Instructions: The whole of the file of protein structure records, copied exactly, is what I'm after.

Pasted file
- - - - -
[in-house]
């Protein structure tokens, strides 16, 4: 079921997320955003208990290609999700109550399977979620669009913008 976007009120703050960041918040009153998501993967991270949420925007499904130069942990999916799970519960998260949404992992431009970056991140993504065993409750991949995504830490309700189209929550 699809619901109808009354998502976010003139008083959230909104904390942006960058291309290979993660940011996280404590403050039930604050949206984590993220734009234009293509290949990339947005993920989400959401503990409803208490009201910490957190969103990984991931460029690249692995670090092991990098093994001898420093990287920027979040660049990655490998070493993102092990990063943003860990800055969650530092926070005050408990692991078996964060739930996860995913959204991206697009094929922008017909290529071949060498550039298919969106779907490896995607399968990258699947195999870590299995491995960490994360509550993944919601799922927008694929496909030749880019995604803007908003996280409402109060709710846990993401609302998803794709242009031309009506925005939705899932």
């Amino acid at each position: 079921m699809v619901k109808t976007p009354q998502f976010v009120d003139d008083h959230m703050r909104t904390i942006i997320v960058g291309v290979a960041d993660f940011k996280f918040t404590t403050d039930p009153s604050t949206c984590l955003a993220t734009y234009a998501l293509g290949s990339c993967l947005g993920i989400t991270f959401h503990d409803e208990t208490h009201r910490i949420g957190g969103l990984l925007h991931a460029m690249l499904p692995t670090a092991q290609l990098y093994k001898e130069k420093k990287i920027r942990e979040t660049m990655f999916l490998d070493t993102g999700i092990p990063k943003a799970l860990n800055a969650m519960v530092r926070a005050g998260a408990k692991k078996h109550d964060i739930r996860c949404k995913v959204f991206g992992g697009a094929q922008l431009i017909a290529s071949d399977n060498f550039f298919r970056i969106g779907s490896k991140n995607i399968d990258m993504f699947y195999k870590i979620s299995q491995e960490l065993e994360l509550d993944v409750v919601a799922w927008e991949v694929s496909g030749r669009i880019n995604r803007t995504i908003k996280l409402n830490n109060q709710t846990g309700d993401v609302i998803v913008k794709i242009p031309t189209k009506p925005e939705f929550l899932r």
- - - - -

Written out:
[in-house]
């Protein structure tokens, strides 16, 4: 079921997320955003208990290609999700109550399977979620669009913008 976007009120703050960041918040009153998501993967991270949420925007499904130069942990999916799970519960998260949404992992431009970056991140993504065993409750991949995504830490309700189209929550 699809619901109808009354998502976010003139008083959230909104904390942006960058291309290979993660940011996280404590403050039930604050949206984590993220734009234009293509290949990339947005993920989400959401503990409803208490009201910490957190969103990984991931460029690249692995670090092991990098093994001898420093990287920027979040660049990655490998070493993102092990990063943003860990800055969650530092926070005050408990692991078996964060739930996860995913959204991206697009094929922008017909290529071949060498550039298919969106779907490896995607399968990258699947195999870590299995491995960490994360509550993944919601799922927008694929496909030749880019995604803007908003996280409402109060709710846990993401609302998803794709242009031309009506925005939705899932």
């Amino acid at each position: 079921m699809v619901k109808t976007p009354q998502f976010v009120d003139d008083h959230m703050r909104t904390i942006i997320v960058g291309v290979a960041d993660f940011k996280f918040t404590t403050d039930p009153s604050t949206c984590l955003a993220t734009y234009a998501l293509g290949s990339c993967l947005g993920i989400t991270f959401h503990d409803e208990t208490h009201r910490i949420g957190g969103l990984l925007h991931a460029m690249l499904p692995t670090a092991q290609l990098y093994k001898e130069k420093k990287i920027r942990e979040t660049m990655f999916l490998d070493t993102g999700i092990p990063k943003a799970l860990n800055a969650m519960v530092r926070a005050g998260a408990k692991k078996h109550d964060i739930r996860c949404k995913v959204f991206g992992g697009a094929q922008l431009i017909a290529s071949d399977n060498f550039f298919r970056i969106g779907s490896k991140n995607i399968d990258m993504f699947y195999k870590i979620s299995q491995e960490l065993e994360l509550d993944v409750v919601a799922w927008e991949v694929s496909g030749r669009i880019n995604r803007t995504i908003k996280l409402n830490n109060q709710t846990g309700d993401v609302i998803v913008k794709i242009p031309t189209k009506p925005e939705f929550l899932r």